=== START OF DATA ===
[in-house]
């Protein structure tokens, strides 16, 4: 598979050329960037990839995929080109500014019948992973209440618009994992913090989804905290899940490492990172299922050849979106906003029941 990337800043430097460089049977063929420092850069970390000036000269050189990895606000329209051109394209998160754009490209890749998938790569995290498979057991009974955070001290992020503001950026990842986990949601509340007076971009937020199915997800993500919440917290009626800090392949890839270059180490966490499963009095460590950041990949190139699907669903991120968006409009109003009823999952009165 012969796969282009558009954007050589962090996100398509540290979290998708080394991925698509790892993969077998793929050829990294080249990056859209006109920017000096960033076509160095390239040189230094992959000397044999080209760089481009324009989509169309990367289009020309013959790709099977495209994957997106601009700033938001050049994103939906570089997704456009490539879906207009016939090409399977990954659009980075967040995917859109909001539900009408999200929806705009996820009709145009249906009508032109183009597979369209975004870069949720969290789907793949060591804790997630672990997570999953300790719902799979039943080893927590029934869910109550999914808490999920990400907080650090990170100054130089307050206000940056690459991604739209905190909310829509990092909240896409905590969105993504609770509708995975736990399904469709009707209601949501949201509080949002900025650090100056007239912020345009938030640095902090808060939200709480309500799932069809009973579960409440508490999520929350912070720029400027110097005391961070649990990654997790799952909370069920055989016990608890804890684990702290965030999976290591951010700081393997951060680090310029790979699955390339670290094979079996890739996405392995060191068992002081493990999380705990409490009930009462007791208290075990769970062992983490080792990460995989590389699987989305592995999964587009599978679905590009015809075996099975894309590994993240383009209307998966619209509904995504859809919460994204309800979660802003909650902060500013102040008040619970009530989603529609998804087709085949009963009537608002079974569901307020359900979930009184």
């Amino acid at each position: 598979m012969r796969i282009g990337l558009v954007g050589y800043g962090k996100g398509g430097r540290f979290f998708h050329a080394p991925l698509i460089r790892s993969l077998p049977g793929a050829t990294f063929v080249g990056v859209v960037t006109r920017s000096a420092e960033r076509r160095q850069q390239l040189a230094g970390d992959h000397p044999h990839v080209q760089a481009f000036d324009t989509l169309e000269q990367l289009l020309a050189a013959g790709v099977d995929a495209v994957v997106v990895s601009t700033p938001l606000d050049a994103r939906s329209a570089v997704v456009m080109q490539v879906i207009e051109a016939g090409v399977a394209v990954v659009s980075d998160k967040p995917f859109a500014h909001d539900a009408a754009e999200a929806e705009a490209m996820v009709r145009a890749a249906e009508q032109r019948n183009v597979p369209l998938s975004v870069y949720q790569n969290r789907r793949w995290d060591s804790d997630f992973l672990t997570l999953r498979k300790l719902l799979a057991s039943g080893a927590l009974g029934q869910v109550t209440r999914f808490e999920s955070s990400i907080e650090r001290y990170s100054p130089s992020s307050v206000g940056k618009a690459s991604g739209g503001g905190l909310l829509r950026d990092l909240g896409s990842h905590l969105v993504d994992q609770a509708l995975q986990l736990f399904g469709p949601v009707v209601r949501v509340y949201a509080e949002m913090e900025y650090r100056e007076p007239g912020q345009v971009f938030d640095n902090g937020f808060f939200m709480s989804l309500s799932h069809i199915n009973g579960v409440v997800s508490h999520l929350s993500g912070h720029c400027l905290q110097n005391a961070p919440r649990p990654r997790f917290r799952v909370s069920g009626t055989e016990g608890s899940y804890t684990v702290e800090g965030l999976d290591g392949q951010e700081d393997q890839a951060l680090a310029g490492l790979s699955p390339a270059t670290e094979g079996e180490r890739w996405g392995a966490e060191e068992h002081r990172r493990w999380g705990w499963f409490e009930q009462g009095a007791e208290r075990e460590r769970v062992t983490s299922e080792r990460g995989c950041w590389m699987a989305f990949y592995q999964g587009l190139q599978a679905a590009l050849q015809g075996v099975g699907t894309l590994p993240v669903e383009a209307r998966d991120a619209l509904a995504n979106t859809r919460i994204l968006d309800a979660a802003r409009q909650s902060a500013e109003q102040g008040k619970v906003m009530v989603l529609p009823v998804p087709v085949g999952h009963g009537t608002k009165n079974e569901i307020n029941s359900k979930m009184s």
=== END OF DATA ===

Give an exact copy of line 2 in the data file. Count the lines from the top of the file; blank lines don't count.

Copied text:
């Protein structure tokens, strides 16, 4: 598979050329960037990839995929080109500014019948992973209440618009994992913090989804905290899940490492990172299922050849979106906003029941 990337800043430097460089049977063929420092850069970390000036000269050189990895606000329209051109394209998160754009490209890749998938790569995290498979057991009974955070001290992020503001950026990842986990949601509340007076971009937020199915997800993500919440917290009626800090392949890839270059180490966490499963009095460590950041990949190139699907669903991120968006409009109003009823999952009165 012969796969282009558009954007050589962090996100398509540290979290998708080394991925698509790892993969077998793929050829990294080249990056859209006109920017000096960033076509160095390239040189230094992959000397044999080209760089481009324009989509169309990367289009020309013959790709099977495209994957997106601009700033938001050049994103939906570089997704456009490539879906207009016939090409399977990954659009980075967040995917859109909001539900009408999200929806705009996820009709145009249906009508032109183009597979369209975004870069949720969290789907793949060591804790997630672990997570999953300790719902799979039943080893927590029934869910109550999914808490999920990400907080650090990170100054130089307050206000940056690459991604739209905190909310829509990092909240896409905590969105993504609770509708995975736990399904469709009707209601949501949201509080949002900025650090100056007239912020345009938030640095902090808060939200709480309500799932069809009973579960409440508490999520929350912070720029400027110097005391961070649990990654997790799952909370069920055989016990608890804890684990702290965030999976290591951010700081393997951060680090310029790979699955390339670290094979079996890739996405392995060191068992002081493990999380705990409490009930009462007791208290075990769970062992983490080792990460995989590389699987989305592995999964587009599978679905590009015809075996099975894309590994993240383009209307998966619209509904995504859809919460994204309800979660802003909650902060500013102040008040619970009530989603529609998804087709085949009963009537608002079974569901307020359900979930009184």